En Español

Q. Who is Mr. Smarty Plants?

A: There are those who suspect Wildflower Center volunteers are the culpable and capable culprits. Yet, others think staff members play some, albeit small, role. You can torture us with your plant questions, but we will never reveal the Green Guru's secret identity.

Help us grow by giving to the Plant Database Fund or by becoming a member

Did you know you can access the Native Plant Information Network with your web-enabled smartphone?


Ask Mr. Smarty Plants

Ask Mr. Smarty Plants is a free service provided by the staff and volunteers at the Lady Bird Johnson Wildflower Center.

Search Smarty Plants
See a list of all Smarty Plants questions

Please forgive us, but Mr. Smarty Plants has been overwhelmed by a flood of mail and must take a break for awhile to catch up. We hope to be accepting new questions again soon. Thank you!

Need help with plant identification, visit the plant identification page.

rate this answer
3 ratings

Saturday - March 22, 2008

From: Garland, TX
Region: Southwest
Topic: Compost and Mulch, Groundcovers, Shade Tolerant, Turf
Title: Pros and cons of Hydrocotyl bonariensis as lawn replacement
Answered by: Barbara Medford


Want to convert lawn TO dollar weed! My Garland TX yard has become so shady over the years that I have a hard time with grass. A few years ago I noticed dollar weed in the grass which seemed to create an 'under carpet'. I have left it, and it seems to be taking over the shady parts of my yard - and I like it, but the plant gets only bad press. It doesn't seem to need watering or mowing, it stays lower than the lawn mower's blades, the round leaves are really pleasant...like violet leaves... its easy to walk on, it grows between the flag stone that I am increasingly laying where grass no longer grows, AND its a NATIVE plant! Can you tell me anything about the plant - how thickly will it grow? Is there any place to GET seeds to help increase the thickness of the coverage? How is it propagated? via roots or seeds? Why is it so despised?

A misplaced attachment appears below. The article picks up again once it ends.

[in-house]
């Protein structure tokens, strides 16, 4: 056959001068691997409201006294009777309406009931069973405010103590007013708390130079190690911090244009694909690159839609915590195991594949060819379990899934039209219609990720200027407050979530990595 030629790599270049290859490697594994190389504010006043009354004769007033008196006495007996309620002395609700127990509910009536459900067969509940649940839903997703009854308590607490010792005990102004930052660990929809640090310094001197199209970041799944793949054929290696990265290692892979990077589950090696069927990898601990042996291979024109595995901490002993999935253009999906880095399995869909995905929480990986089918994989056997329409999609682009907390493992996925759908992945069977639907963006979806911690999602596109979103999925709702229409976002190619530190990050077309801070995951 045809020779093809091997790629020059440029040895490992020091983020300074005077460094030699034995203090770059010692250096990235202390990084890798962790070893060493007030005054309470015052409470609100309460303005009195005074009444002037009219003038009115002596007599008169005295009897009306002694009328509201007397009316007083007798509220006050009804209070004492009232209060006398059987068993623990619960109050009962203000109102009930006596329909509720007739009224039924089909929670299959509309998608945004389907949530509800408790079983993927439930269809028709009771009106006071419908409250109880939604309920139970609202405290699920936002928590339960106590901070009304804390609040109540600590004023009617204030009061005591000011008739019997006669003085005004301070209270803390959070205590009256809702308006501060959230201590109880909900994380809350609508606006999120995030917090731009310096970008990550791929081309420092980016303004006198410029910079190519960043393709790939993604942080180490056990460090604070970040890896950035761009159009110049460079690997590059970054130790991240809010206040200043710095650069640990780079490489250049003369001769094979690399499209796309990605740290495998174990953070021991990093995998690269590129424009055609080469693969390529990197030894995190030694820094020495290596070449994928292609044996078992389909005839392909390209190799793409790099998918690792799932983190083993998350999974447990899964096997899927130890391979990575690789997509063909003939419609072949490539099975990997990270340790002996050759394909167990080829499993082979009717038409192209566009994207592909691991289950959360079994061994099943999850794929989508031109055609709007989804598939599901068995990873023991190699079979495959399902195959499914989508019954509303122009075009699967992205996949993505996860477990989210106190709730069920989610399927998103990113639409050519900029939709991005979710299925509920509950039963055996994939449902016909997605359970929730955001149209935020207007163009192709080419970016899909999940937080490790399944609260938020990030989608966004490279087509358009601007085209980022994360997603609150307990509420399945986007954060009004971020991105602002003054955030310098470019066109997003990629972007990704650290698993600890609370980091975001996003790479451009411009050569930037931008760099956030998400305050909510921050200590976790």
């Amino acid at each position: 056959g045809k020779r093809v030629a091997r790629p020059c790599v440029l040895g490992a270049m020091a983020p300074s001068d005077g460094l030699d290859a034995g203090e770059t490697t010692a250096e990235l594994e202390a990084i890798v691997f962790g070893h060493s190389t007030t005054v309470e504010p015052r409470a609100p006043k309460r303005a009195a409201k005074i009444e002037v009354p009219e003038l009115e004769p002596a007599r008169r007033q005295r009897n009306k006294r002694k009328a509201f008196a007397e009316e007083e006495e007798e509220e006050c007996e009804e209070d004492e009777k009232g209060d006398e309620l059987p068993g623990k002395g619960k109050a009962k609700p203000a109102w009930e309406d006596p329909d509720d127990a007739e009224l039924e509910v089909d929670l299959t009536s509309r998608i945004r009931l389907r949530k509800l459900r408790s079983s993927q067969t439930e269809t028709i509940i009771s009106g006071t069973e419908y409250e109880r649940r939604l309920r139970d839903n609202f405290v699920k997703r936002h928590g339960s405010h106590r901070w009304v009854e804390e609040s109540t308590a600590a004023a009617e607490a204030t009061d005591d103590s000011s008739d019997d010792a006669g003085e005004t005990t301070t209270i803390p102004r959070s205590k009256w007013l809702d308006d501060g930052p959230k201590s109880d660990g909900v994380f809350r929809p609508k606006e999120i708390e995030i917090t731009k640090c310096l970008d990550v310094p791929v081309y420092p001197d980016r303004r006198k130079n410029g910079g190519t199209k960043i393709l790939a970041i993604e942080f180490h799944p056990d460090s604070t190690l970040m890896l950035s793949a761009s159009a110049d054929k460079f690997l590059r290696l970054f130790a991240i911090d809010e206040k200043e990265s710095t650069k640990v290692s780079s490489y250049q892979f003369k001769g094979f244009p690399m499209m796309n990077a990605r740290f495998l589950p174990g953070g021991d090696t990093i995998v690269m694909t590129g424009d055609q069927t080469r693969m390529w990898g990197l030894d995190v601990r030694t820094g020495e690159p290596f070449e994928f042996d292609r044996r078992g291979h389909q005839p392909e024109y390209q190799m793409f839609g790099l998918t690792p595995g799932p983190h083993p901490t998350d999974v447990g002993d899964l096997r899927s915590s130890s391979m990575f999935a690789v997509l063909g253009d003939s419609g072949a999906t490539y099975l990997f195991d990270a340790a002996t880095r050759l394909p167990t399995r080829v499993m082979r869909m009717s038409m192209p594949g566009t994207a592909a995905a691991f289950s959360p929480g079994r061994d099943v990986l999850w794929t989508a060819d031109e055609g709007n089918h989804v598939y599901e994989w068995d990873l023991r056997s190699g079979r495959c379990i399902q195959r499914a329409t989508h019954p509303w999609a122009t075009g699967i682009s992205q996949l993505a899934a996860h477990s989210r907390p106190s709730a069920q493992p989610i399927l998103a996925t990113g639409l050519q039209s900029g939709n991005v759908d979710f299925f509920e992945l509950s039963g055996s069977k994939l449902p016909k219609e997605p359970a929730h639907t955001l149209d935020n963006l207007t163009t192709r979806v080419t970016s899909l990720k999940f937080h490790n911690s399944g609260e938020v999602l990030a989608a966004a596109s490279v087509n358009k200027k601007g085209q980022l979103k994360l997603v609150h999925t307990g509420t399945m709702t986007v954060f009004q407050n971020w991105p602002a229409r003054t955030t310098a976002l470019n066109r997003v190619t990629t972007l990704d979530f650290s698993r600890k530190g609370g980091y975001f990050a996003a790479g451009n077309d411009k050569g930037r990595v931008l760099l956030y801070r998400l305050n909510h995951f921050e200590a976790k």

Well, guess what? Hydrocotyle bonariensis (largeleaf pennywort), which is probably the one you have, seems like a nice, natural lawn replacement where there is too much shade and moisture. In fact, as we looked through references to this plant, it seemed that many, if not most, of the sites knocking dollarweed were sponsored by herbicide manufacturers. Go to this site emilycompost and get some positive feedback. If you call it "pennywort", which is another common name, you'll find there is a lot less negative comment about it. Another native plant, Dichondra recurvata (oakwoods ponysfoot), looks very similar but is not related. Dichondra is widely used, especially in California, as a lawn plant. It's very ironic that you are probably replacing one of two invasive, non-native grasses-St. Augustine and Bermuda-with a native, attractive, low maintenance ground cover.

In terms of propagation, since Hydrocotyle bonariensis (largeleaf pennywort) is a native plant which volunteered to live in your lawn, I think you might just let Nature take its course. It is a perennial, with stems creeping and rooting at the nodes; it spreads by rhizomes. It's going to do better in the shady environment and around your flagstones than a competing grass. It does bloom, from April to September, and probably will seed out from that. If you can convince your husband that it reduces his mowing, it's evergreen, needs less water and is going to be there anyway, you probably will have no further problem. If it chooses to get into flower beds, you'll probably want to remove it, but it's certainly less invasive in that respect than the St. Augustine and Bermuda.

Dichondra recurvata

Hydrocotyle bonariensis



More Shade Tolerant Questions

Native plants for dry shade in Virginia
May 23, 2008 - I live in Reston, Virginia and have dry shade. What are the best plants to use for my garden. Xeriscaping and native plants are important considerations.
view the full question and answer

Native grasses for dry shade in North Central Texas
March 09, 2008 - I live in North Central Texas and have an area that is 80% shade and a dry soil condition. What native grasses would be suitable for this location?
view the full question and answer

Grasses for yard in part shade and shade
January 11, 2009 - I have a shady yard with no grass whatsoever in San Marcos, TX. Since there are no roots to anchor the soil, the air (and the house) is full of dust. I want to plant a native grass that does well in f...
view the full question and answer

mixed species privacy hedge in Central Texas
March 24, 2016 - I need to plant a privacy hedge along a fence line. I am in east Austin, blackland prairie soil. The soil is rich, usually at least moist but not soggy, and I find lots of worms when I dig. The fen...
view the full question and answer

Grapeland, TX is NOT Grapevine, TX
July 25, 2013 - I submitted a question and today received my answer. I do thank you for this valuable service. However, I stated that I lived in East Texas in GRAPELAND, Tx. Nan Hampton answered me and said that a...
view the full question and answer

Support the Wildflower Center by Donating Online or Becoming a Member today.
© 2016 Lady Bird Johnson Wildflower Center